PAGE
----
(Adds confirmation by prosecutors that Whelan is missing, details)
RIO DE JANEIRO, July 10 (Reuters) - Police in Rio de Janeiro were searching on Thursday for the chief executive of a Swiss hospitality company implicated by a World Cup ticket scalping investigation.
After a court ordered the arrest of the executive and the continued detention of 10 other suspects already held in the probe, police were unable to find Ray Whelan, of MATCH Services, a company contracted by tournament organisers to arrange ticketing and hospitality packages.
Whelan, who was briefly arrested earlier in the week and released pending a court order, was not present when police arrived at the Copacabana Palace, the luxurious beachside hotel where he had been staying in Rio along with many tournament organisers.
Prosecutors said in a statement that Whelan was seen leaving through a back door before they arrived.
Earlier on Thursday, a Rio court had approved the detention of Whelan and the other suspects, who are believed to have run a scalping ring for World Cup tickets originally allocated to soccer federations and other VIPs.
The probe comes as pressure mounts on FIFA, soccer's governing body, over accusations of corruption and a perceived lack of transparency of its business practices.
The organisation is also under fire over alleged bribes paid by Qatar in exchange for the right to host the 2022 World Cup.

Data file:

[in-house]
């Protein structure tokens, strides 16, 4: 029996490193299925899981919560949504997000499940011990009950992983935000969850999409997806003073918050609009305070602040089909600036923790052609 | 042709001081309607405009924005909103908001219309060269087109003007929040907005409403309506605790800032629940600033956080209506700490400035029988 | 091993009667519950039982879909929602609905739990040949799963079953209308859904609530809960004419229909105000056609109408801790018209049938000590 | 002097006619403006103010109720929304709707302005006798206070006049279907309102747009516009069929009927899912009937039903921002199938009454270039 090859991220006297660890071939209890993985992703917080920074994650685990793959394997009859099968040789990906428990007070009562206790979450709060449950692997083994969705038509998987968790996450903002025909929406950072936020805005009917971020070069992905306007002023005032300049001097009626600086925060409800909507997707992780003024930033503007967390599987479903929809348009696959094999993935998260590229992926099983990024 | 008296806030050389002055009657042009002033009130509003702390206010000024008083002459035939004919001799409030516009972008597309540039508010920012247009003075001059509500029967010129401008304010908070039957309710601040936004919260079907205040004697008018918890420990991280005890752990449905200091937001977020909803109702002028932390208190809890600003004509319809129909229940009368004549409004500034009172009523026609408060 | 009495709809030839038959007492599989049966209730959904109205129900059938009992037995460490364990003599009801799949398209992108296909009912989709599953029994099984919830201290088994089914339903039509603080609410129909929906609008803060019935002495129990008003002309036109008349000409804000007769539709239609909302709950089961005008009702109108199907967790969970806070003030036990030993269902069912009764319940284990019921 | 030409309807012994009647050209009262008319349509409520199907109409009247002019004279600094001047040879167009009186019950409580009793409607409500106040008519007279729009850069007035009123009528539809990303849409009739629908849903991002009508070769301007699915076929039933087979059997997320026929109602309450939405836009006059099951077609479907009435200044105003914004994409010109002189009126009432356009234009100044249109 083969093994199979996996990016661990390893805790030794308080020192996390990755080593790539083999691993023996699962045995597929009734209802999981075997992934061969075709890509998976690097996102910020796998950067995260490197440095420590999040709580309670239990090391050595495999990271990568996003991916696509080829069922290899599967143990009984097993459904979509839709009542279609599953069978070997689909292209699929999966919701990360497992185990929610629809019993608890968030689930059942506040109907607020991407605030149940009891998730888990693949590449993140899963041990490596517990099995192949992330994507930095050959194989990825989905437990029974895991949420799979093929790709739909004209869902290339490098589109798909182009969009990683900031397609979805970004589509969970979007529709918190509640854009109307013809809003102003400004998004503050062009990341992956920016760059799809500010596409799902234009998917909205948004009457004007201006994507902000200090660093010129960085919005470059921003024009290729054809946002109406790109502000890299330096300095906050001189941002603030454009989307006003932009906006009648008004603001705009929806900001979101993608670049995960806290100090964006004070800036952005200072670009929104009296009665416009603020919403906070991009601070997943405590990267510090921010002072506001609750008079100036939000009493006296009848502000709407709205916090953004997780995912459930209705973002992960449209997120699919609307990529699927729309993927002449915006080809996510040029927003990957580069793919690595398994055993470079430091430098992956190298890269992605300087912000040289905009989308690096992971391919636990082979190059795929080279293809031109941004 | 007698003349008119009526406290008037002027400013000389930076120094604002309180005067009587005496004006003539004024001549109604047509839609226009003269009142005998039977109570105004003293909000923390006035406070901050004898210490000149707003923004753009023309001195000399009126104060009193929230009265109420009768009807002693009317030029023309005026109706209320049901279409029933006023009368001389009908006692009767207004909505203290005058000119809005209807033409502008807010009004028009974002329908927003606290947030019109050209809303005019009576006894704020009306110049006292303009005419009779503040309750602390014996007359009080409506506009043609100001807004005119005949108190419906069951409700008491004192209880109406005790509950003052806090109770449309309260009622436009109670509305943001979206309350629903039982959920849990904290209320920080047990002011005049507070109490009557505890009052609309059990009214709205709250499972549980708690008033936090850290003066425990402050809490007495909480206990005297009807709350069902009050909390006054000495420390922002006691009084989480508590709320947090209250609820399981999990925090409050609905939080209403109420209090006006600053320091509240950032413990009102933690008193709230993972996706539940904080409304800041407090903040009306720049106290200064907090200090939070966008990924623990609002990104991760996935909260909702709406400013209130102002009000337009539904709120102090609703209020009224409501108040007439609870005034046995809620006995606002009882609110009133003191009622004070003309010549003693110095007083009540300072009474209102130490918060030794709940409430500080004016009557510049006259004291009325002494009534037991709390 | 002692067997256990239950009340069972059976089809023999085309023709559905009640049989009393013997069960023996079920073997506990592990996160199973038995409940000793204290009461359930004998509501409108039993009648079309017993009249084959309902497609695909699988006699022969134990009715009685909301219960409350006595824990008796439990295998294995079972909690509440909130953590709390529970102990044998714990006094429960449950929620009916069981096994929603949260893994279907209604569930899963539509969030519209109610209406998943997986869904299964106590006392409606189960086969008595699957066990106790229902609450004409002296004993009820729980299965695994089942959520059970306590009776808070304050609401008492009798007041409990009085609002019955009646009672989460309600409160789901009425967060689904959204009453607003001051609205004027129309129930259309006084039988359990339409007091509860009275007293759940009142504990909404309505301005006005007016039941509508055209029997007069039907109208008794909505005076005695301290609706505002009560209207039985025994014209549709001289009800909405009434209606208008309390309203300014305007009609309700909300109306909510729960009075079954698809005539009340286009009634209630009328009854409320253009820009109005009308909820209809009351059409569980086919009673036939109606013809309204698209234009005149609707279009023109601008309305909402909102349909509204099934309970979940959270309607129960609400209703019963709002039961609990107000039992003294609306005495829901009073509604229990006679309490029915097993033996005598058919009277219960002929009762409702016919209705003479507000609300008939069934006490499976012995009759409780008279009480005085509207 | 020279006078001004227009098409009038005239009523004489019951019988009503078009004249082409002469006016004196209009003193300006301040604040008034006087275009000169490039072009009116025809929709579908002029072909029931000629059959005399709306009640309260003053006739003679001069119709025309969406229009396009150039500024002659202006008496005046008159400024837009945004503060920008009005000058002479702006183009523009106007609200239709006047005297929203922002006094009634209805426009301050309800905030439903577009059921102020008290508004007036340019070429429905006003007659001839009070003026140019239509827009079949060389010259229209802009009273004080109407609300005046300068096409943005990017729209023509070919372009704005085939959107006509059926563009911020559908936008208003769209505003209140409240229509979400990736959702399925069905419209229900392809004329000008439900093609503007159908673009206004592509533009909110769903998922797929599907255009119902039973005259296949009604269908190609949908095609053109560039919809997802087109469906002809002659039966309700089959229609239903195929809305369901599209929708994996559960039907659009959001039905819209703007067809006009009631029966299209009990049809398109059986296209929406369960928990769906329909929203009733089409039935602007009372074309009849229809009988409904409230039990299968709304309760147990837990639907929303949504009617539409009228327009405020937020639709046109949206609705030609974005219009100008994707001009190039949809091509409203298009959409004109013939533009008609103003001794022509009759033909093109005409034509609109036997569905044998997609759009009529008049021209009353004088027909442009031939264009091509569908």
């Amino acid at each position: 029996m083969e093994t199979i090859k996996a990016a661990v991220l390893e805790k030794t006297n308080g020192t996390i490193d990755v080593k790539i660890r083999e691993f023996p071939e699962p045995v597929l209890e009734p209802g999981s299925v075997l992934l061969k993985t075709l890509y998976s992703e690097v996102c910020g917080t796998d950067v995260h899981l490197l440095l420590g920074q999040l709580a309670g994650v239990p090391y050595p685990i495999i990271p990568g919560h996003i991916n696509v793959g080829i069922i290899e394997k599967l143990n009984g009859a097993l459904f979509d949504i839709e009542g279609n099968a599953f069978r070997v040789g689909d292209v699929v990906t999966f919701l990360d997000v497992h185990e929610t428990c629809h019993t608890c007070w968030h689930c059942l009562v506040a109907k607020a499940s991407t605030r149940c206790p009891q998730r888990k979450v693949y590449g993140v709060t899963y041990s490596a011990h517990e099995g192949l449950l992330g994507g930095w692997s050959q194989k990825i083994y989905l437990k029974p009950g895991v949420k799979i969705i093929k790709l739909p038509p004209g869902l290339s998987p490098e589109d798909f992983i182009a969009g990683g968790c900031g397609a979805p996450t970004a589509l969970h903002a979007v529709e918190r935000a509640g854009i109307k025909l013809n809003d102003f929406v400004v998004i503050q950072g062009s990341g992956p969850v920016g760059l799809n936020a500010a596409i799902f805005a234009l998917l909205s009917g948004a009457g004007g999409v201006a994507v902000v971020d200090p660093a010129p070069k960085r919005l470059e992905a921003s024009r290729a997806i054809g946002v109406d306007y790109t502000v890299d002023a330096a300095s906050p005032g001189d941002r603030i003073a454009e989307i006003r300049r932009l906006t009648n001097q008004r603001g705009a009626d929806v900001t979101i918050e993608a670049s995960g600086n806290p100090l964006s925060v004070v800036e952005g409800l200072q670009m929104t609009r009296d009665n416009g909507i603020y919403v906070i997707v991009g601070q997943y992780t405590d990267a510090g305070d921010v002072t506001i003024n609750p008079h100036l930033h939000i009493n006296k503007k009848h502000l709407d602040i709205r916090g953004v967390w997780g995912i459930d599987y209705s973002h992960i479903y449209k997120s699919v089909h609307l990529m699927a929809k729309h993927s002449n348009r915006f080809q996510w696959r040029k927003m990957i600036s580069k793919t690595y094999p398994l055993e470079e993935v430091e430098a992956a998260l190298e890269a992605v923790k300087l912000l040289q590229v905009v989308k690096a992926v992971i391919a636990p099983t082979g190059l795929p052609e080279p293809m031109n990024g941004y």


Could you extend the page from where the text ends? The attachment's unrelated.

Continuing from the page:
Brazilian police said the ring aimed to earn up to 200 million reais ($90 million) by illegally re-selling tickets. FIFA has said it is co-operating with Brazilian authorities in the investigation.
While the ticketing investigation has gained steam over the past week, Brazil's antitrust authority is also probing MATCH hotel packages to see whether the company illegally inflated hotel rates through some of its hospitality packages.
MATCH has denied any wrongdoing in either probe.
MATCH is the main provider of hospitality packages for the World Cup and paid $240 million for the exclusive rights to sell corporate hospitality at the 2010 World Cup and this one.
($1 = 2.22 reais) (Reporting by Sergio Spagnuolo and Stephen Eisenhammer; Writing by Paulo Prada, editing by Ed Osmond)